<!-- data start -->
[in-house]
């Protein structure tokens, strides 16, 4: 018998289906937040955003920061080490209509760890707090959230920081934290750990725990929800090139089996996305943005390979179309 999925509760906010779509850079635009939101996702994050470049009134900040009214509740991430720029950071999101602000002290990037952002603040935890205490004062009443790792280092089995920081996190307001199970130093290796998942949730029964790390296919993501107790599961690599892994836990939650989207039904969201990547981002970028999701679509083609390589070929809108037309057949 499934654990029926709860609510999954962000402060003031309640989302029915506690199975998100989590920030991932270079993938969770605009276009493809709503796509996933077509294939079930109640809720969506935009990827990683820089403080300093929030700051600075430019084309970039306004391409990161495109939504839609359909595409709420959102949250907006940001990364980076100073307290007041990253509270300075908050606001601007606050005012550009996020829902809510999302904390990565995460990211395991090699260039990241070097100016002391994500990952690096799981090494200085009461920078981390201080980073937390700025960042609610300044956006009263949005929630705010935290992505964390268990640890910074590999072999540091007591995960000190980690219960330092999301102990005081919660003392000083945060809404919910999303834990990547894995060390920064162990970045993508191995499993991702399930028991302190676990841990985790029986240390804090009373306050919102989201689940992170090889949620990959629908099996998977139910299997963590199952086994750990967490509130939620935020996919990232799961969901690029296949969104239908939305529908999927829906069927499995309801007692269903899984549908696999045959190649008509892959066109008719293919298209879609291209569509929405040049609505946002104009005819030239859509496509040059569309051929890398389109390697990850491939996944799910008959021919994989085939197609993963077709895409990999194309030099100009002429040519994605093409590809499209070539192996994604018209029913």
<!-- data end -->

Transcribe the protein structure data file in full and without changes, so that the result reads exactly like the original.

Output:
[in-house]
């Protein structure tokens, strides 16, 4: 018998289906937040955003920061080490209509760890707090959230920081934290750990725990929800090139089996996305943005390979179309 999925509760906010779509850079635009939101996702994050470049009134900040009214509740991430720029950071999101602000002290990037952002603040935890205490004062009443790792280092089995920081996190307001199970130093290796998942949730029964790390296919993501107790599961690599892994836990939650989207039904969201990547981002970028999701679509083609390589070929809108037309057949 499934654990029926709860609510999954962000402060003031309640989302029915506690199975998100989590920030991932270079993938969770605009276009493809709503796509996933077509294939079930109640809720969506935009990827990683820089403080300093929030700051600075430019084309970039306004391409990161495109939504839609359909595409709420959102949250907006940001990364980076100073307290007041990253509270300075908050606001601007606050005012550009996020829902809510999302904390990565995460990211395991090699260039990241070097100016002391994500990952690096799981090494200085009461920078981390201080980073937390700025960042609610300044956006009263949005929630705010935290992505964390268990640890910074590999072999540091007591995960000190980690219960330092999301102990005081919660003392000083945060809404919910999303834990990547894995060390920064162990970045993508191995499993991702399930028991302190676990841990985790029986240390804090009373306050919102989201689940992170090889949620990959629908099996998977139910299997963590199952086994750990967490509130939620935020996919990232799961969901690029296949969104239908939305529908999927829906069927499995309801007692269903899984549908696999045959190649008509892959066109008719293919298209879609291209569509929405040049609505946002104009005819030239859509496509040059569309051929890398389109390697990850491939996944799910008959021919994989085939197609993963077709895409990999194309030099100009002429040519994605093409590809499209070539192996994604018209029913």